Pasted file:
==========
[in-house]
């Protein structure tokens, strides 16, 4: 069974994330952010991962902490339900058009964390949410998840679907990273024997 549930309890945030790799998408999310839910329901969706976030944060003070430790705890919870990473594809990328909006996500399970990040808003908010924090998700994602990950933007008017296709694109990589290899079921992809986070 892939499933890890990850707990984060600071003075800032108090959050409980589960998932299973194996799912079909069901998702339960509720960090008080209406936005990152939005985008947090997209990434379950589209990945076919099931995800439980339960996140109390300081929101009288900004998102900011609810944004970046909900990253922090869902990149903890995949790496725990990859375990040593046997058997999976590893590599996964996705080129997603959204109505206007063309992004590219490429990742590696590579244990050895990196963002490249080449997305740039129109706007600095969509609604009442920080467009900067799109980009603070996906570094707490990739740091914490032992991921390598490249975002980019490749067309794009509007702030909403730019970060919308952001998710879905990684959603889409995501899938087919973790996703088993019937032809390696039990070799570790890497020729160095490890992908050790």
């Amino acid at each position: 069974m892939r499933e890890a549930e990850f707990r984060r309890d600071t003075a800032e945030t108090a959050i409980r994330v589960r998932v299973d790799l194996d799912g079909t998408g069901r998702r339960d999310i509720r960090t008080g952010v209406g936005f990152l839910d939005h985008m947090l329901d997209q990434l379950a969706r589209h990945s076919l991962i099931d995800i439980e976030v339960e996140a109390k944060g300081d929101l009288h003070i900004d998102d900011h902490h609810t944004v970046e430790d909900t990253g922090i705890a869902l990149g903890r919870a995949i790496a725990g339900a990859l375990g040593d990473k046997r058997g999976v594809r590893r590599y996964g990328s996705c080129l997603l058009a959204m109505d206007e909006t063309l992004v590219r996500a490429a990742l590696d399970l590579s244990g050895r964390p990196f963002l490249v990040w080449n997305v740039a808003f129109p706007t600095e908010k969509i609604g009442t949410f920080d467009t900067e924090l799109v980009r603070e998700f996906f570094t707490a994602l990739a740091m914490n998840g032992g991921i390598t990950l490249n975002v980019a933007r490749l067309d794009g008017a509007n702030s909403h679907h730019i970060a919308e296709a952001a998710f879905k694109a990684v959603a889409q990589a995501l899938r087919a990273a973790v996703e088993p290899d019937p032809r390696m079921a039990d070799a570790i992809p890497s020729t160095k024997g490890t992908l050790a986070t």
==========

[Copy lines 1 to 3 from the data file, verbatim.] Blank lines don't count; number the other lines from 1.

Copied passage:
[in-house]
């Protein structure tokens, strides 16, 4: 069974994330952010991962902490339900058009964390949410998840679907990273024997 549930309890945030790799998408999310839910329901969706976030944060003070430790705890919870990473594809990328909006996500399970990040808003908010924090998700994602990950933007008017296709694109990589290899079921992809986070 892939499933890890990850707990984060600071003075800032108090959050409980589960998932299973194996799912079909069901998702339960509720960090008080209406936005990152939005985008947090997209990434379950589209990945076919099931995800439980339960996140109390300081929101009288900004998102900011609810944004970046909900990253922090869902990149903890995949790496725990990859375990040593046997058997999976590893590599996964996705080129997603959204109505206007063309992004590219490429990742590696590579244990050895990196963002490249080449997305740039129109706007600095969509609604009442920080467009900067799109980009603070996906570094707490990739740091914490032992991921390598490249975002980019490749067309794009509007702030909403730019970060919308952001998710879905990684959603889409995501899938087919973790996703088993019937032809390696039990070799570790890497020729160095490890992908050790």
């Amino acid at each position: 069974m892939r499933e890890a549930e990850f707990r984060r309890d600071t003075a800032e945030t108090a959050i409980r994330v589960r998932v299973d790799l194996d799912g079909t998408g069901r998702r339960d999310i509720r960090t008080g952010v209406g936005f990152l839910d939005h985008m947090l329901d997209q990434l379950a969706r589209h990945s076919l991962i099931d995800i439980e976030v339960e996140a109390k944060g300081d929101l009288h003070i900004d998102d900011h902490h609810t944004v970046e430790d909900t990253g922090i705890a869902l990149g903890r919870a995949i790496a725990g339900a990859l375990g040593d990473k046997r058997g999976v594809r590893r590599y996964g990328s996705c080129l997603l058009a959204m109505d206007e909006t063309l992004v590219r996500a490429a990742l590696d399970l590579s244990g050895r964390p990196f963002l490249v990040w080449n997305v740039a808003f129109p706007t600095e908010k969509i609604g009442t949410f920080d467009t900067e924090l799109v980009r603070e998700f996906f570094t707490a994602l990739a740091m914490n998840g032992g991921i390598t990950l490249n975002v980019a933007r490749l067309d794009g008017a509007n702030s909403h679907h730019i970060a919308e296709a952001a998710f879905k694109a990684v959603a889409q990589a995501l899938r087919a990273a973790v996703e088993p290899d019937p032809r390696m079921a039990d070799a570790i992809p890497s020729t160095k024997g490890t992908l050790a986070t």